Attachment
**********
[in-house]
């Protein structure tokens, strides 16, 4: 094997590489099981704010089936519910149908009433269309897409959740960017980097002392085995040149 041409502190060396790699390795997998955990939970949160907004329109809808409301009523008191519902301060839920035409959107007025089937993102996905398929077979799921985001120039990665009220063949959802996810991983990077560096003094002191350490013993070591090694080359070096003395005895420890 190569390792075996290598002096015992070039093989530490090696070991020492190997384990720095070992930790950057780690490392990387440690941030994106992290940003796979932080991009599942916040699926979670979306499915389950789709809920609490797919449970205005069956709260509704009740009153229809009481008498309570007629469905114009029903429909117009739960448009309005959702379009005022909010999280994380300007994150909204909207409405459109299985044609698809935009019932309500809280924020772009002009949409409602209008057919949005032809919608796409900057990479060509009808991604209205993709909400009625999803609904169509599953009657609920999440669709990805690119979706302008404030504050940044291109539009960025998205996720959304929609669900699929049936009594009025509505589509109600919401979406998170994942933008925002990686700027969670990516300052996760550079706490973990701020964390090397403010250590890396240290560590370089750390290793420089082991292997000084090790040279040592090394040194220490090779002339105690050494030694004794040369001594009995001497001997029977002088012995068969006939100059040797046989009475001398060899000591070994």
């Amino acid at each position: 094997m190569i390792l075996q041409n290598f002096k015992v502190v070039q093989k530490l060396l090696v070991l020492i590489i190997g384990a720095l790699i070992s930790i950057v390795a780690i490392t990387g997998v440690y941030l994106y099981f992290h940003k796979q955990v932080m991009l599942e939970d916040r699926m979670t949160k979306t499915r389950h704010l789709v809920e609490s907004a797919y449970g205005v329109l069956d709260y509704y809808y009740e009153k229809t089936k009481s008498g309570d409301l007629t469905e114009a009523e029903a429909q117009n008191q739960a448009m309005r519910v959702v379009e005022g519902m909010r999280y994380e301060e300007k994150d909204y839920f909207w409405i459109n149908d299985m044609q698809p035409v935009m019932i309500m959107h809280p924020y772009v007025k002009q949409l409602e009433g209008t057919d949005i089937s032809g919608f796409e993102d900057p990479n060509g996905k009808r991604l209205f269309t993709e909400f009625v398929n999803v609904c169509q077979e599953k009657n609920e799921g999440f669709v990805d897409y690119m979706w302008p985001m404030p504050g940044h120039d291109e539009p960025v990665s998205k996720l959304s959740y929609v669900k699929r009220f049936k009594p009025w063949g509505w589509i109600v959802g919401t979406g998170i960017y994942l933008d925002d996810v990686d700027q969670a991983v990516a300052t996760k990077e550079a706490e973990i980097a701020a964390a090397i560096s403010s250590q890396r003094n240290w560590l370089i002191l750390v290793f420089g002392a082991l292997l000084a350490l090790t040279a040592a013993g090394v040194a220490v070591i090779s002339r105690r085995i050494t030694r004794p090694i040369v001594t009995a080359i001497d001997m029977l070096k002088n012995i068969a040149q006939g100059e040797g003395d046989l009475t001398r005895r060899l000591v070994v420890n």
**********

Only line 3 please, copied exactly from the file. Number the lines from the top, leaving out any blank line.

């Amino acid at each position: 094997m190569i390792l075996q041409n290598f002096k015992v502190v070039q093989k530490l060396l090696v070991l020492i590489i190997g384990a720095l790699i070992s930790i950057v390795a780690i490392t990387g997998v440690y941030l994106y099981f992290h940003k796979q955990v932080m991009l599942e939970d916040r699926m979670t949160k979306t499915r389950h704010l789709v809920e609490s907004a797919y449970g205005v329109l069956d709260y509704y809808y009740e009153k229809t089936k009481s008498g309570d409301l007629t469905e114009a009523e029903a429909q117009n008191q739960a448009m309005r519910v959702v379009e005022g519902m909010r999280y994380e301060e300007k994150d909204y839920f909207w409405i459109n149908d299985m044609q698809p035409v935009m019932i309500m959107h809280p924020y772009v007025k002009q949409l409602e009433g209008t057919d949005i089937s032809g919608f796409e993102d900057p990479n060509g996905k009808r991604l209205f269309t993709e909400f009625v398929n999803v609904c169509q077979e599953k009657n609920e799921g999440f669709v990805d897409y690119m979706w302008p985001m404030p504050g940044h120039d291109e539009p960025v990665s998205k996720l959304s959740y929609v669900k699929r009220f049936k009594p009025w063949g509505w589509i109600v959802g919401t979406g998170i960017y994942l933008d925002d996810v990686d700027q969670a991983v990516a300052t996760k990077e550079a706490e973990i980097a701020a964390a090397i560096s403010s250590q890396r003094n240290w560590l370089i002191l750390v290793f420089g002392a082991l292997l000084a350490l090790t040279a040592a013993g090394v040194a220490v070591i090779s002339r105690r085995i050494t030694r004794p090694i040369v001594t009995a080359i001497d001997m029977l070096k002088n012995i068969a040149q006939g100059e040797g003395d046989l009475t001398r005895r060899l000591v070994v420890n």